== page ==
If you click on an article you’re interested in, you will be greeted with this page:
Let's look at some of the access options, and how we can make sense of these results.
A peer-reviewed article has gone through the process of being evaluated and assessed by peers of the author’s field or expertise (e.g. looked at, and evaluated by other experts in a similar or relevant field; they are called reviewers). Peer reviews ensure the paper is credible and of high quality before it is published in a journal.
This helps to ensure that you are using credible and reliable sources in your work (provided it is not misquoted, or taken out of context – and this applies regardless of the source you use!).
This is typically represented by an orange open lock, designed by the Public Library of Science (PLOS).
There are various types of Open Access (OA) articles, but mainly:
Sometimes, OA articles are not technically OA:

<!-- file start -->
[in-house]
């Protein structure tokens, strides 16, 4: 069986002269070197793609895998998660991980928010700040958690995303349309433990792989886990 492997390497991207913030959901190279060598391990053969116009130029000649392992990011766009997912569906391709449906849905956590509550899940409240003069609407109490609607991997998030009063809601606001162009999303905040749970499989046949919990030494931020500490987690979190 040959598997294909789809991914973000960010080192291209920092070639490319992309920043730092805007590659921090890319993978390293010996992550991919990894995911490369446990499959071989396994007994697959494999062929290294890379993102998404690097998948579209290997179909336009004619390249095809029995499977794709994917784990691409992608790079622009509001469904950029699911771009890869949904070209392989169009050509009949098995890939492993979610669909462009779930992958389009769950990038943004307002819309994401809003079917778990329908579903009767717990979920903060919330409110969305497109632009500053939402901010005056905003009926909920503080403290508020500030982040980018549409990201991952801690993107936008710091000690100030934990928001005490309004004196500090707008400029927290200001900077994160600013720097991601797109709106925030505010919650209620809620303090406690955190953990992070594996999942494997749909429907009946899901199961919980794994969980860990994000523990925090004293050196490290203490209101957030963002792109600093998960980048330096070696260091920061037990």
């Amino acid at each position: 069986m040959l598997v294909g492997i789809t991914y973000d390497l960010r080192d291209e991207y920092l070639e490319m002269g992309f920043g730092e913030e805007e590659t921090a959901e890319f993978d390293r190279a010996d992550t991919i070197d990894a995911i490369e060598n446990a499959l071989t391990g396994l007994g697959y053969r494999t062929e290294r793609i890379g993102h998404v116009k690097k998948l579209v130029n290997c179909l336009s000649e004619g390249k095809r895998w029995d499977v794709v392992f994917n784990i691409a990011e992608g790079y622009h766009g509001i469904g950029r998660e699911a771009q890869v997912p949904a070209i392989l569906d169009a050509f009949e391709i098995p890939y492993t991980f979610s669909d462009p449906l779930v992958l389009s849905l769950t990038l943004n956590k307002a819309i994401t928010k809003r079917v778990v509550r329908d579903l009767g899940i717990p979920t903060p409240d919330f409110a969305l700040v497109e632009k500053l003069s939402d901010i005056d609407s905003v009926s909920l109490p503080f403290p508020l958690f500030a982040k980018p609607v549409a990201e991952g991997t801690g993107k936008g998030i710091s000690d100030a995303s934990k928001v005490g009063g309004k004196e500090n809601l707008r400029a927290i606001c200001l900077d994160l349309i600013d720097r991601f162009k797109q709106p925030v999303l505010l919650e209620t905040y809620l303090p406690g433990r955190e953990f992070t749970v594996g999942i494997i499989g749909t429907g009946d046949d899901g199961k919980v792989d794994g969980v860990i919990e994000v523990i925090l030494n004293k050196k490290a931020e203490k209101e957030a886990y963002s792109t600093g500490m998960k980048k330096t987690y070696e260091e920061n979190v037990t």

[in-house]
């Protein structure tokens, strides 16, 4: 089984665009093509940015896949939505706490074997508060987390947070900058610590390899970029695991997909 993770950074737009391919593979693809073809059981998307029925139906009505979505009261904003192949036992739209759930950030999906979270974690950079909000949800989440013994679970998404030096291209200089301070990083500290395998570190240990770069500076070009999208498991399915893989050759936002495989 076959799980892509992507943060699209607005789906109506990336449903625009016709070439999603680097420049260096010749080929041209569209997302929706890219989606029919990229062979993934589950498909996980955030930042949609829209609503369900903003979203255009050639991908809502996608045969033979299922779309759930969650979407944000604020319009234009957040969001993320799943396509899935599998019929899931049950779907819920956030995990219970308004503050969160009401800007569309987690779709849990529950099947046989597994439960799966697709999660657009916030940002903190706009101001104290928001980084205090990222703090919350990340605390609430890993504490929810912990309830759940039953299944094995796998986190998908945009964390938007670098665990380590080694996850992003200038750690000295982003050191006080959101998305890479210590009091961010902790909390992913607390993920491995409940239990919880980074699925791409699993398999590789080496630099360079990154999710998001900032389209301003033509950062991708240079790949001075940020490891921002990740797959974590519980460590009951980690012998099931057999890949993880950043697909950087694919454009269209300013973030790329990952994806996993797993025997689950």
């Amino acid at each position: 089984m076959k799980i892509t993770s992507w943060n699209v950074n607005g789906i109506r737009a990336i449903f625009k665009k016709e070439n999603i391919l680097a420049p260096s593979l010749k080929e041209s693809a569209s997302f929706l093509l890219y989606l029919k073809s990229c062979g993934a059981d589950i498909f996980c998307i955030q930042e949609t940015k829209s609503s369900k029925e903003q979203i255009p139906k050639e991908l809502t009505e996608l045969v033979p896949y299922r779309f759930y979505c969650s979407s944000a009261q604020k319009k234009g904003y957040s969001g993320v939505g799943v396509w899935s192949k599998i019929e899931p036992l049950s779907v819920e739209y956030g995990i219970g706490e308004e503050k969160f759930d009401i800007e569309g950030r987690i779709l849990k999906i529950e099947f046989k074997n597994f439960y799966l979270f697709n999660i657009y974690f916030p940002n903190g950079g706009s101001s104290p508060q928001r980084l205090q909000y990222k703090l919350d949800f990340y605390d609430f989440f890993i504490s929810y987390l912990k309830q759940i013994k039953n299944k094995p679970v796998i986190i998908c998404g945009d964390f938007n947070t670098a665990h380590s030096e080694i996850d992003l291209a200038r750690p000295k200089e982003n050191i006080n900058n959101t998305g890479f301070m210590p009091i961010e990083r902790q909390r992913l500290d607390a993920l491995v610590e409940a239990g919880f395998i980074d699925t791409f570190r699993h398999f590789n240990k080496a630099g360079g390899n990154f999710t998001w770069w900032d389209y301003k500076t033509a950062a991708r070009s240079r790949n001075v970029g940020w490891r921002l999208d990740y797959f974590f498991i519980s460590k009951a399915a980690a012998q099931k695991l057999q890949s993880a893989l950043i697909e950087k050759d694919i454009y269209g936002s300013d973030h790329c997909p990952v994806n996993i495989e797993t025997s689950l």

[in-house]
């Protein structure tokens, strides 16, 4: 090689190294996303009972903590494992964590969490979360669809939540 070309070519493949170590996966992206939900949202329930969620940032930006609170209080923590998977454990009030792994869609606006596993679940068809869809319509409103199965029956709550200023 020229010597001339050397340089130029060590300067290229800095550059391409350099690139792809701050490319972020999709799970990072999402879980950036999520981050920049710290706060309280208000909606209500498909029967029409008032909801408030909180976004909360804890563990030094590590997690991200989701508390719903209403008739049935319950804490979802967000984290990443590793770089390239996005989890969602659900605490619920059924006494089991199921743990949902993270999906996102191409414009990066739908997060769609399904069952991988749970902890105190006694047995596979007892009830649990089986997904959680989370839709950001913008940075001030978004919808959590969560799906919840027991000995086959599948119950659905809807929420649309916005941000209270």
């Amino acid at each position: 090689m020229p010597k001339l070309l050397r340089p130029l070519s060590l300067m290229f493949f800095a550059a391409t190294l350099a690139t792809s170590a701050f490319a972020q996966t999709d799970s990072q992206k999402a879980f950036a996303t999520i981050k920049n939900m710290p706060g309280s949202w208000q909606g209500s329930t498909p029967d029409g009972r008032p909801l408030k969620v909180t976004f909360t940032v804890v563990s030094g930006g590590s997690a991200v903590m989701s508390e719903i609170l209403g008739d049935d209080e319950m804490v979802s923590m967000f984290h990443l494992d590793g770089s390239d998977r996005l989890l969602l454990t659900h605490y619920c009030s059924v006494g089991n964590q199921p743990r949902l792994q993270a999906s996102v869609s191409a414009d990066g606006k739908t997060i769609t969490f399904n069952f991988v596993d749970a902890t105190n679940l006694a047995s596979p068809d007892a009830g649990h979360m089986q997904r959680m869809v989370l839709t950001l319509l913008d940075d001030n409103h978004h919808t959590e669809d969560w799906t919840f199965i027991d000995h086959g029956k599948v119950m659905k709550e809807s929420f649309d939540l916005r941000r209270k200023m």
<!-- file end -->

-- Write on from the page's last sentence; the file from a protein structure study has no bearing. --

You can learn more about the different types of OA here.
Regardless of whether a resource is OA or not, you can always use your institutional access. You can do so by logging in through the SUSS Library. Learn how to do so here.
This allows you to read the article or eBook online, or access the database where the article or eBook is from when the PDF version is not available.
The LibKey extension will allow you to either open the PDF or download it directly.
This allows you to view other articles from the same journal issue through Browzine. Learn more about BrowZine in our Library Guide here.
Occasionally, you might see that a journal has an orange banner that reads “This issue contains no full text”, or “New Full Text unavailable for X months/years from time of publication”. This means we might not have the full text or article available, but there might be other issues and articles available from the same journal. Find out more here.
You can opt to download the article in either PDF or EPUB (depending on which formats are available) from the pull-out menu on the left. This is similar to “Read Article”.
If you scroll down, you can read the abstract or a short description of the article to decide if it’s relevant to you, or if you would like to download the article to read.
You can scroll down to click "View It". In this case, this article is available on EBSCOhost (a database).
When you arrive at EBSCOhost, you would be able to view the article. Download options are on the left.